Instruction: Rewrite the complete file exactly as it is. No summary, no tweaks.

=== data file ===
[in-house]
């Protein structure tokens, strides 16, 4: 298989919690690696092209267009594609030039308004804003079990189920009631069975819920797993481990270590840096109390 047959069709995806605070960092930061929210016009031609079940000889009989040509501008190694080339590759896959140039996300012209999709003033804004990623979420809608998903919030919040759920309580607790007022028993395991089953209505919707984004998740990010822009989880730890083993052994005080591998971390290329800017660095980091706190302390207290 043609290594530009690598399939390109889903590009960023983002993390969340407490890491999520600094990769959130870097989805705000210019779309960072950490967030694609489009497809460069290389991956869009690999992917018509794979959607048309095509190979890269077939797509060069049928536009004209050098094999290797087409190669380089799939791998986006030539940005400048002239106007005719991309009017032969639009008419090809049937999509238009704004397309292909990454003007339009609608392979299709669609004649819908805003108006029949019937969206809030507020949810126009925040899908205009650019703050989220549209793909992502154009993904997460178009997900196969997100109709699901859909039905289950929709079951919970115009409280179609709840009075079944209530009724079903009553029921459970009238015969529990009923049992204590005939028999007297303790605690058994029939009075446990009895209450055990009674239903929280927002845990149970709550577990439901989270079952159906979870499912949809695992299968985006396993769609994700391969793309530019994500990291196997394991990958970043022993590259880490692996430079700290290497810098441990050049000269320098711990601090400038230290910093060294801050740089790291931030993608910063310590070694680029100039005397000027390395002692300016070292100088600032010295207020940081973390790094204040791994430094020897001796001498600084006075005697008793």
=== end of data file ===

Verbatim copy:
[in-house]
């Protein structure tokens, strides 16, 4: 298989919690690696092209267009594609030039308004804003079990189920009631069975819920797993481990270590840096109390 047959069709995806605070960092930061929210016009031609079940000889009989040509501008190694080339590759896959140039996300012209999709003033804004990623979420809608998903919030919040759920309580607790007022028993395991089953209505919707984004998740990010822009989880730890083993052994005080591998971390290329800017660095980091706190302390207290 043609290594530009690598399939390109889903590009960023983002993390969340407490890491999520600094990769959130870097989805705000210019779309960072950490967030694609489009497809460069290389991956869009690999992917018509794979959607048309095509190979890269077939797509060069049928536009004209050098094999290797087409190669380089799939791998986006030539940005400048002239106007005719991309009017032969639009008419090809049937999509238009704004397309292909990454003007339009609608392979299709669609004649819908805003108006029949019937969206809030507020949810126009925040899908205009650019703050989220549209793909992502154009993904997460178009997900196969997100109709699901859909039905289950929709079951919970115009409280179609709840009075079944209530009724079903009553029921459970009238015969529990009923049992204590005939028999007297303790605690058994029939009075446990009895209450055990009674239903929280927002845990149970709550577990439901989270079952159906979870499912949809695992299968985006396993769609994700391969793309530019994500990291196997394991990958970043022993590259880490692996430079700290290497810098441990050049000269320098711990601090400038230290910093060294801050740089790291931030993608910063310590070694680029100039005397000027390395002692300016070292100088600032010295207020940081973390790094204040791994430094020897001796001498600084006075005697008793």